When you open a JPG and re-save it, you are also degrading the image a little bit. If you make changes to that JPG, the changes themselves degrade the image quality, and of course cannot be undone once the JPG is saved (copies of files aside). With RAW files, any opening, saving and re-opening does not result in any quality loss – and any changes you make to the RAW file don’t actually overwrite anything on the original file; they are simply instructions on how the next export to JPG or whatever should be handled. At any time, these changes can be reset to revert to the original file.

4. Finer colour handling

RAW handles many more colours than JPEG – with many more levels of brightness within each tint. For each colour tint in JPEG, up to 256 levels of intensity can be applied. With RAW, there can be up to over 16,000 levels of intensity. This means that banding and streaks (called posterisation – often seen in low quality skies) are far less common, and certainly infinitely easier to treat, with RAW. This is a hugely important consideration when printing images.

5. Raw is Power!

For two reasons. Which is cheating slightly, I know – but 5 was a nice round number. Firstly, if you hold the RAW file and only display and distribute exported JPEGs or whatever other image files in public, you have a clear ownership claim should you ever need to – special software is required to view RAW files, and so they cannot be used as images embedded within a webpage. Secondly, if you are lucky enough to be selling the rights to your image to a publication – a picture editor may wish to use your RAW in order to get the best output for the page they want to print. If you’re selling the exclusive rights to an image permanently, the RAW files are kind of like the title deeds to your house. Your buyer will certainly appreciate the raw sensor data rather than yours or your camera’s interpretation of how that sensor data should be processed and presented.

1 Reason not to use RAW

OK, I am being a little biased here, as there are a few reasons why you would not want to use RAW, but then there are a few other reasons why you would want to, so there.

RAW takes up a lot of room on your SD, CF, HD, SSD or whatever other acronym you’re using to store files. Because it takes up a lot of room, it takes longer to deal with them; from how many shots per second you can fire off on the camera, to file transfers, to loading an image to tweak on your computer. Because RAW files have to be processed using software before they can be shared or displayed on the web, there is another necessary step in the workflow. If you are taking lots and lots of shots in a day, or need to quickly get the images to a client (I’ve had weddings where I am leaving the country the following day, and so simply did not have the time to process RAWs) – JPG may be the only possible option.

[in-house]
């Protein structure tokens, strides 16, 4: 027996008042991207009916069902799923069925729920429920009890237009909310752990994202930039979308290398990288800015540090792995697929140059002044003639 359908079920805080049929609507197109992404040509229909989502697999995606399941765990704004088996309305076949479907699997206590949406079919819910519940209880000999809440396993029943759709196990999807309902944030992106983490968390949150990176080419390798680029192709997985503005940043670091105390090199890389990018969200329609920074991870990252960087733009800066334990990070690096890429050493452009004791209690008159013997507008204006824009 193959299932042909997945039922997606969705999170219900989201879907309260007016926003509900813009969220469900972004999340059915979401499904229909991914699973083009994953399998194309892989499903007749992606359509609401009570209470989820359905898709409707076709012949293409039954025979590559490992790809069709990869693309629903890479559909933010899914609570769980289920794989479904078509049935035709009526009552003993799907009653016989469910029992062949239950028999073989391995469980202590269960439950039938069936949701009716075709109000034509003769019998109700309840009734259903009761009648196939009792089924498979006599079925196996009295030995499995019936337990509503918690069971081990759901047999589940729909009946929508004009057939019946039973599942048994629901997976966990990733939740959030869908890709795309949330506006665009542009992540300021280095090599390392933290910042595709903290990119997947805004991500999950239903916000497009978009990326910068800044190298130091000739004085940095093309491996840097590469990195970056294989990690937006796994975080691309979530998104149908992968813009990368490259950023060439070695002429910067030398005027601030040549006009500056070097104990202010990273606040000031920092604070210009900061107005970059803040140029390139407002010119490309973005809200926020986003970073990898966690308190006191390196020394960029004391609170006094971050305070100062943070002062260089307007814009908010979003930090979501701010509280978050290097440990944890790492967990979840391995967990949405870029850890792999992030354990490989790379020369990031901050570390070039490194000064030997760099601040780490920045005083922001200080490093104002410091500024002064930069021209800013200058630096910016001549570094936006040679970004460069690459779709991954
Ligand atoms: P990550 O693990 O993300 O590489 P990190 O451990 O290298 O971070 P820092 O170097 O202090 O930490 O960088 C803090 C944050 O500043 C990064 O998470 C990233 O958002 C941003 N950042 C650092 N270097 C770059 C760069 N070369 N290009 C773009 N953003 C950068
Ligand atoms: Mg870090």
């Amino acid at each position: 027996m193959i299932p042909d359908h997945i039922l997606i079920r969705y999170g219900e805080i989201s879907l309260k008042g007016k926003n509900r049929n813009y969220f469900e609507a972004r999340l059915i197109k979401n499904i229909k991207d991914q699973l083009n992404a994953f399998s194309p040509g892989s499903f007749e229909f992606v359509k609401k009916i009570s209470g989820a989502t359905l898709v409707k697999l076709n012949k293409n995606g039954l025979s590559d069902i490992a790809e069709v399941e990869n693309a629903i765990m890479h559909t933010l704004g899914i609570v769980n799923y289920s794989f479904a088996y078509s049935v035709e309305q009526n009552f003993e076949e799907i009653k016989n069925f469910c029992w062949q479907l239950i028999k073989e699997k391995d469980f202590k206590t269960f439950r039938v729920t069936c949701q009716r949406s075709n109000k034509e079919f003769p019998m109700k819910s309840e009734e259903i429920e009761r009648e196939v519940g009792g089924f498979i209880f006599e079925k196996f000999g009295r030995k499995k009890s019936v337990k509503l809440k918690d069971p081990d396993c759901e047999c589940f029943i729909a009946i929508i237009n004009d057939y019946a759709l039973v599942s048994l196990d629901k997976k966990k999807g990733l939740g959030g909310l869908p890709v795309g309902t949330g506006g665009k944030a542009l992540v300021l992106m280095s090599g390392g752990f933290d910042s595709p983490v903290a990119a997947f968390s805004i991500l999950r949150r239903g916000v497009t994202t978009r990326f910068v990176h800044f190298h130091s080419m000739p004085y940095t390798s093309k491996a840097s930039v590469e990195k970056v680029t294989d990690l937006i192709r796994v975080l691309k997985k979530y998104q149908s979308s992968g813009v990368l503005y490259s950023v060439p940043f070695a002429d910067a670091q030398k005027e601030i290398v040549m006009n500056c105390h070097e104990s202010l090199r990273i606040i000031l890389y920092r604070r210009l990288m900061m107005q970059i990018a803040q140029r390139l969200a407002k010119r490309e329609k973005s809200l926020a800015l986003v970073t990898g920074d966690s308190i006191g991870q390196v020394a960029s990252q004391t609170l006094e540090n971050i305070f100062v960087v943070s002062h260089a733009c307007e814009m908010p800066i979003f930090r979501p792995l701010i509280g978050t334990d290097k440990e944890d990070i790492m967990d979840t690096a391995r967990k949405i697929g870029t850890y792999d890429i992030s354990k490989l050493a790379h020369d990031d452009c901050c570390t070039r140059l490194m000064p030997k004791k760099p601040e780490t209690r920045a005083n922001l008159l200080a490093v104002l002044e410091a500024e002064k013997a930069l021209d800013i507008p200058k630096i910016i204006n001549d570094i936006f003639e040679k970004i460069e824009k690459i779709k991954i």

Unless I’m firing off tons of action shots, or need to turnaround a large number of images extremely quickly, I shoot RAW – and you should too.

I took a look at the views on my Flickr photographs the other day, and saw that this shot was particularly popular:

Cold, cramped space in the roof void of St Peter's Basilica, Vatican City

The main dome of St Peter’s Basilica – an imposing landmark on the skyline of Rome – is actually composed of two domes: one inside the other. The cavity between the Catholic Church’s public image and its inner workings is a cold, shadowy and cramped space.

Although shot and digitally developed in full colour, there is a naturally occurring grey-blue tint amongst the shadows that give an almost monochrome feel to this shot.

The Story Behind the Shot

The Catholic Church is an immensely huge institution, with over 1 billion followers worldwide. At its headquarters in the Vatican City in Rome, Italy, the Basilica at St Peter’s Square forms the focal point for worship, pilgrimage and sightseeing. At the top of this sacred building is an enormous dome, visible across Rome as the centre of Roman Catholicism.

After a long, meandering hour or so up from the sprawling piazza at its base, I climbed through the tight walls at the edge of the dome (‘cupola’ in Italian) to find myself amongst the mosaics and frescoes that make up the fine artistic interior. A quick skirt around the edge of this very high vantage point – overlooking the main altar and entrance to the tomb of St Peter – and I was back inside the dark, twisting interior of the main cupola.

Dark, narrow, twisting staircase inside the bowels of the Vatican